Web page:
Marcia Dolan left a will made in 1998, which was admitted to probate in 2003. She left the residue of her estate as to 40% to her biological child, Paul Stow; and 10% each to the six children of her husband (being her stepchildren). One of the stepchildren murdered Marcia, so his share in the residue was forfeited. The gift to the six stepchildren was construed as not being a class gift, but separate independent gifts (Estate of Marcia Ann Dolan [2021] NSWSC 1197 (Ward CJ in Eq) at [5]–[6]). Under the succession law in place at the date of the deceased’s death – the position would have been different if the will had been made after 1 March 2008 – the forfeited share fell into intestacy. On intestacy, the share passed to Marcia’s children. She had only one child, Paul Stow, but he had been adopted out. There was evidence that it was a ‘forced adoption’. Nevertheless, the Court determined that, legally, Marcia died without children and the share passed to her only sibling.

A body corporate is a person for the purpose of intestacy

Paula Bate died intestate in 2008 (i.e. before the commencement of Chapter 4 Succession Act on 1 March 2010). Administration of her estate was conducted by NSW Trustee & Guardian (‘the Trustee’). The Trustee determined that Paula had no relatives entitled to receive her estate and paid her estate to the Crown as bona vacantia.

For over 30 years before her death, Paula had a close association with an incorporated association called the Genesian Theatre Company Inc (‘the Theatre’). She gave instructions for, saw, expressed satisfaction with, but never executed a will leaving her estate to the Theatre. The Theatre applied to the Crown for payment to it of Paula’s estate. By reason of Wills, Probate and Administration Act 1898, s 61B(8), the Crown could ‘provide for dependants, whether kindred or not, of the intestate and any other person for whom the intestate might reasonably have been expected to make provision’. The Crown stated that no provision could be made for the Theatre as it was not a person, within the meaning of the subsection. The Theatre sought a determination from the Supreme Court.

The Court considered that s 61B(8) represented ‘a “catch all” provision, at the end of the statutory list of categories individuals who are blood relatives (or halfblood relatives), so as to permit the State to pay out the property of an intestate to any person, including a not-for-profit or charitable organisation, that could establish that the intestate “… might reasonably have been expected to make provision”. There is no reason [to] construe these words as only referring to individuals. Organisations, including charities and not-for-profit associations may well have reasonably expected the deceased to make provision for them’ (Genesian Theatre Company Inc v State of New South Wales [2021] NSWSC 1089 (Garling J) at [50]). The Court declared that the Theatre came within the meaning of the subsection.

Practice point: caveats in probate proceedings

Evidence: The Court in Martin v Matthews [2021] NSWSC 1040 (Hallen J) explained the longstanding practice of the court that, on the first return date of a notice of motion to have a caveat cease to be in force, ‘the caveator is expected to have available, and ready to be tendered, evidence “to show … in broad terms, that he had an interest to support the caveat and that he had a prima facie case of a ground of invalidity upon which he relied” (Nobarani v Mariconte (2018) 265 CLR 236, [45]; [2018] HCA 36), and that in default of having such evidence available’, the Court may order that the caveat cease to be in force with the costs of the application being paid by the caveator (at [21]). Accordingly, ‘a caveator should take steps, both before, and after, the lodgement of a caveat, to gather the necessary evidence to demonstrate, in broad terms, that he, or she, has an interest to support the caveat and facts raising a doubt, upon which reliance is to be placed’ (at [23]).

Costs: A person ‘who files a caveat before making full enquiries has to make up his, or her, mind when he, or she, is doing so, that he will pay the costs of the caveat if he is not in a position to carry it further when an application is made for an order absolute, or if he, or she is otherwise unsuccessful. Similarly, a party who brings, and persists, with a notice of motion seeking to have a caveat cease to be in force, without considering, realistically, whether, on the evidence advanced by the caveator, a doubt exists, should also be prepared to pay any costs occasioned by that notice of motion should he, or she, be unsuccessful’ (at [47]).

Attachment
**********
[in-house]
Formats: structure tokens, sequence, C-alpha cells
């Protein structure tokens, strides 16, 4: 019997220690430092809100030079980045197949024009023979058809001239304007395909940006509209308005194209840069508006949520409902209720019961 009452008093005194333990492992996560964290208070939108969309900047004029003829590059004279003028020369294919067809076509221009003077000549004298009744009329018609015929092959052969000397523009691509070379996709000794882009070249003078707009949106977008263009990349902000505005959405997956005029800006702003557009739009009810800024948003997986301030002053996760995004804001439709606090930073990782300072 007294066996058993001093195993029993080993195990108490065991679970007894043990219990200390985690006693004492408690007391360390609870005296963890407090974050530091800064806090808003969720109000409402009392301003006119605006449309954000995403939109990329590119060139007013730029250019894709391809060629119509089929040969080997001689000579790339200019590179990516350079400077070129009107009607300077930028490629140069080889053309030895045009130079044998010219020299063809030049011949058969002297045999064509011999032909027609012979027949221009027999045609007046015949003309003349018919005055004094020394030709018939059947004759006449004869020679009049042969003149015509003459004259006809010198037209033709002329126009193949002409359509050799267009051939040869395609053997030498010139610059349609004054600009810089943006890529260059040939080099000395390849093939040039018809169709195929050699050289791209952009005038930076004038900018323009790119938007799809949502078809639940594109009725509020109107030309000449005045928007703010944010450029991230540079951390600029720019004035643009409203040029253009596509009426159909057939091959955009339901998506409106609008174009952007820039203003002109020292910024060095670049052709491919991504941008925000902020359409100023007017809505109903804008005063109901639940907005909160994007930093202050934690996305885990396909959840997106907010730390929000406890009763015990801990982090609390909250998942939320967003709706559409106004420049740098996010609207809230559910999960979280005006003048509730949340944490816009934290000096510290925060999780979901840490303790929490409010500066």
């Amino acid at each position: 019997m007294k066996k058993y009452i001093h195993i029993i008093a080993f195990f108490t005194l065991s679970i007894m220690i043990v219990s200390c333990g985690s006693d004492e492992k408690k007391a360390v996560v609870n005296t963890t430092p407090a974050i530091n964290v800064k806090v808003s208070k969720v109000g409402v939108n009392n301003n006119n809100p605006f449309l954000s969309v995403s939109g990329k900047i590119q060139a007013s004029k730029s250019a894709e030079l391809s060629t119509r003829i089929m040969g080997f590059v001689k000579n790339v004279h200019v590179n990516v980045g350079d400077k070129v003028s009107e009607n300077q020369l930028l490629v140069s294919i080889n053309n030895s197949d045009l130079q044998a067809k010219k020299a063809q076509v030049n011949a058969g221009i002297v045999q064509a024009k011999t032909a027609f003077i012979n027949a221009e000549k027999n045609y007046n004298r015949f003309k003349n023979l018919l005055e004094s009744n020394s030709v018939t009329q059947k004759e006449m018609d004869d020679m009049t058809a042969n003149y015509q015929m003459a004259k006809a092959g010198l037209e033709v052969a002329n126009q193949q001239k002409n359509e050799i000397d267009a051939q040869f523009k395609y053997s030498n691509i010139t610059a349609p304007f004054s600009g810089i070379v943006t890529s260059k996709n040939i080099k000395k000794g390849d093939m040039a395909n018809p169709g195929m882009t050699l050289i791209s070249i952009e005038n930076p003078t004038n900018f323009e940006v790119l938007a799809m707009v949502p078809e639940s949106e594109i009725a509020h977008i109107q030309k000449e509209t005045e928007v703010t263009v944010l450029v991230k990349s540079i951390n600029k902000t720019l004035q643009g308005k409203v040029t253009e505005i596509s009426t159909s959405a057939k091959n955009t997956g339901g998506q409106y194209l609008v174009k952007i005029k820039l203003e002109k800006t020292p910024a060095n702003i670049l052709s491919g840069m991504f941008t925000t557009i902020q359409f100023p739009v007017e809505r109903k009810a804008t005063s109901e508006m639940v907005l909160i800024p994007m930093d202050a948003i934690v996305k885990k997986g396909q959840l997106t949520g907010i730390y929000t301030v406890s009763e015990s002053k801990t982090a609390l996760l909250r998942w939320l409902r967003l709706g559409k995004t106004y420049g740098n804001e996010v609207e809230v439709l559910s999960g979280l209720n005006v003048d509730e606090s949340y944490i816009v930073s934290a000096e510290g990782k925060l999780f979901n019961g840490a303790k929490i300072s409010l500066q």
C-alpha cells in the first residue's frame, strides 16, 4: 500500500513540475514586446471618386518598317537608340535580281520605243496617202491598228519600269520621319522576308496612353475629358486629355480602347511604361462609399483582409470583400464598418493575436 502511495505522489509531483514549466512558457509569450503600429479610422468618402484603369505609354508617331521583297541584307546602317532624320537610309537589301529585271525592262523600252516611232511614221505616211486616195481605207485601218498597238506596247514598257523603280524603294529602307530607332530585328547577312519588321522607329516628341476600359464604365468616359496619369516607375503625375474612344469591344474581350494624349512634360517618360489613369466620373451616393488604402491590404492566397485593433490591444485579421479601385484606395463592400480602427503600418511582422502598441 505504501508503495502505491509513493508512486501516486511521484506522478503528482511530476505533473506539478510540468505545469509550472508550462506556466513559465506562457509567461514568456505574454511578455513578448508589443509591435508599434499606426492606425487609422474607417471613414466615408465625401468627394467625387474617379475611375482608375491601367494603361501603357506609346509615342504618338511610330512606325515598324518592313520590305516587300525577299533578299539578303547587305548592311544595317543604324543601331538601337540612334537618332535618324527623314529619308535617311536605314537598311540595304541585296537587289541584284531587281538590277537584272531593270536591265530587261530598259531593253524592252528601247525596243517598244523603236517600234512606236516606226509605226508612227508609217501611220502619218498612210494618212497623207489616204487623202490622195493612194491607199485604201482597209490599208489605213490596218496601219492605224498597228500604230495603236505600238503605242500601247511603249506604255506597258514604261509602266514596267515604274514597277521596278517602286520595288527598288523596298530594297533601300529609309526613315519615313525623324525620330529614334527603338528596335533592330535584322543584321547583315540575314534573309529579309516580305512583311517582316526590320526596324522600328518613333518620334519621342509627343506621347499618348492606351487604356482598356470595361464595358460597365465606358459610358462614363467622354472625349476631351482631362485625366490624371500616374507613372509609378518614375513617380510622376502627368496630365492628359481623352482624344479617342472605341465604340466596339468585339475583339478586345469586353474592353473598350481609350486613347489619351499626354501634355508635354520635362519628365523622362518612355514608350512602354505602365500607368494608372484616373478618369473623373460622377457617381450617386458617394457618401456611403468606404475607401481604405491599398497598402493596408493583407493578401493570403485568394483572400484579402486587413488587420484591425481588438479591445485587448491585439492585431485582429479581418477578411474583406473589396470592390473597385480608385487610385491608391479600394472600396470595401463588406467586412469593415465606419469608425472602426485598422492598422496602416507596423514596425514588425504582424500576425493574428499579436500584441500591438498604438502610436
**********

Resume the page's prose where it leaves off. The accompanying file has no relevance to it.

Outcome: In the proceedings to remove the caveat, the Court found there was a doubt based on a range of factors including the deceased’s memory, his inconsistent statements, changes from earlier wills, the solicitor not taking instructions about assets and claimants, the unexplained basis for a beneficiary to be included, and the deceased’s explanations being inconsistent with other evidence (at [41]). Because the executors persisted with their notice of motion after this material was disclosed to them, the Court ordered that they personally pay the caveators’ costs of the notice of motion (at [49]).

Family provision for independent spouse

Carol Wertheim had been Adrian Armytage’s de facto spouse for 23 years up to his death in 2019. She lived in his strata unit but they kept their finances separate. By his last will, Armytage left $20,000 to Wertheim and gave her a right to reside in the unit for two years after his death. The rest of his estate of about $3.7 million was divided between his four adult children. Armytage explained his reasons for the gifts to Wertheim as: he and Wertheim agreed to look after themselves; they were financially independent; each wanted their estate to pass to their children; neither expected the other to make provision for them; and he didn’t expect Wertheim to seek further provision from his estate. Wertheim’s evidence was that she thought that Armytage would look after her and care what happened to her after he died. However, the Court considered that Armytage had done what he could to make it clear, from the commencement of the relationship, that Wertheim should not look to him for financial support (Wertheim v Perpetual Trustee Company Ltd [2021] NSWSC 1229 (Hallen J)). The relationship was described as one of mutual companionship and convenience without financial or domestic interdependence (at [170]).

The Court noted the agreement of the parties that adequate provision for the proper maintenance or advancement in life of Wertheim had not been made by Armytage’s will. The Court took into account that Wertheim was a de facto spouse for 23 years who had no accommodation. It had regard to her limited financial resources, age (75 years), medical condition and disabilities, and lack of earning capacity (at [208]). In the later part of Armytage’s life, Wertheim had been his primary carer (at [209]).

The Court considered that a life estate or Crisp order was not appropriate as it would require Wertheim to be a tenant and the executor to continue administration of the estate (at [214]). It ordered a gift of $100,000 in lieu of $20,000, and an interest free, secured loan repayable, at the latest, within two months of Wertheim’s death. These amounts were to be paid from the net proceeds from sale of the strata unit. The children would receive the rest of the estate of no less than $2 million now, and repayment of the loan after Wertheim’s death (at the latest).



Darryl Browne
is the Principal at BROWNE.Linkenbagh Legal Services, and Chair of the Law Society Elder Law, Capacity and Succession Committee.